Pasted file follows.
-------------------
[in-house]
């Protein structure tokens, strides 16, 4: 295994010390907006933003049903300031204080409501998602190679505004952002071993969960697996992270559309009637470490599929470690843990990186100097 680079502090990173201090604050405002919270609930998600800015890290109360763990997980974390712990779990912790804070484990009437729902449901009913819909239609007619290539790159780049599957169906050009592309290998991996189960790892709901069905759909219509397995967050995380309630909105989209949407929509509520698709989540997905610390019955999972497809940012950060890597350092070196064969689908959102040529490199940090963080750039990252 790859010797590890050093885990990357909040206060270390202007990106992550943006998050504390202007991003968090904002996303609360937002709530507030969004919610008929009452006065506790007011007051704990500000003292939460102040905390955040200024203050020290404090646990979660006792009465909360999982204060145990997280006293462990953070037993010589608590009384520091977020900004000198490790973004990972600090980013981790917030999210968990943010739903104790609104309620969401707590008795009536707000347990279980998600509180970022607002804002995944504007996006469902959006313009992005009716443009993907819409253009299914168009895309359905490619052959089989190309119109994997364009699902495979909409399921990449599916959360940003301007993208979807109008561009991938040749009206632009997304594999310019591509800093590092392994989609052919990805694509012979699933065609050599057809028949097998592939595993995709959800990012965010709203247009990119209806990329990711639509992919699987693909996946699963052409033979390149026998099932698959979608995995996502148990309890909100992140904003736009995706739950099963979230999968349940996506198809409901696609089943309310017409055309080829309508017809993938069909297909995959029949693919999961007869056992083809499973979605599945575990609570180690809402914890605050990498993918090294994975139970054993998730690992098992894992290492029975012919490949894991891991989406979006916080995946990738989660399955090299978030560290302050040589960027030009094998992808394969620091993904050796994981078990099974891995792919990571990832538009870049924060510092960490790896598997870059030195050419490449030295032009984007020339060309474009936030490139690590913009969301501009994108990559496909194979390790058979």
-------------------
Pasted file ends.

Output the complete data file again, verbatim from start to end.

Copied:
[in-house]
């Protein structure tokens, strides 16, 4: 295994010390907006933003049903300031204080409501998602190679505004952002071993969960697996992270559309009637470490599929470690843990990186100097 680079502090990173201090604050405002919270609930998600800015890290109360763990997980974390712990779990912790804070484990009437729902449901009913819909239609007619290539790159780049599957169906050009592309290998991996189960790892709901069905759909219509397995967050995380309630909105989209949407929509509520698709989540997905610390019955999972497809940012950060890597350092070196064969689908959102040529490199940090963080750039990252 790859010797590890050093885990990357909040206060270390202007990106992550943006998050504390202007991003968090904002996303609360937002709530507030969004919610008929009452006065506790007011007051704990500000003292939460102040905390955040200024203050020290404090646990979660006792009465909360999982204060145990997280006293462990953070037993010589608590009384520091977020900004000198490790973004990972600090980013981790917030999210968990943010739903104790609104309620969401707590008795009536707000347990279980998600509180970022607002804002995944504007996006469902959006313009992005009716443009993907819409253009299914168009895309359905490619052959089989190309119109994997364009699902495979909409399921990449599916959360940003301007993208979807109008561009991938040749009206632009997304594999310019591509800093590092392994989609052919990805694509012979699933065609050599057809028949097998592939595993995709959800990012965010709203247009990119209806990329990711639509992919699987693909996946699963052409033979390149026998099932698959979608995995996502148990309890909100992140904003736009995706739950099963979230999968349940996506198809409901696609089943309310017409055309080829309508017809993938069909297909995959029949693919999961007869056992083809499973979605599945575990609570180690809402914890605050990498993918090294994975139970054993998730690992098992894992290492029975012919490949894991891991989406979006916080995946990738989660399955090299978030560290302050040589960027030009094998992808394969620091993904050796994981078990099974891995792919990571990832538009870049924060510092960490790896598997870059030195050419490449030295032009984007020339060309474009936030490139690590913009969301501009994108990559496909194979390790058979």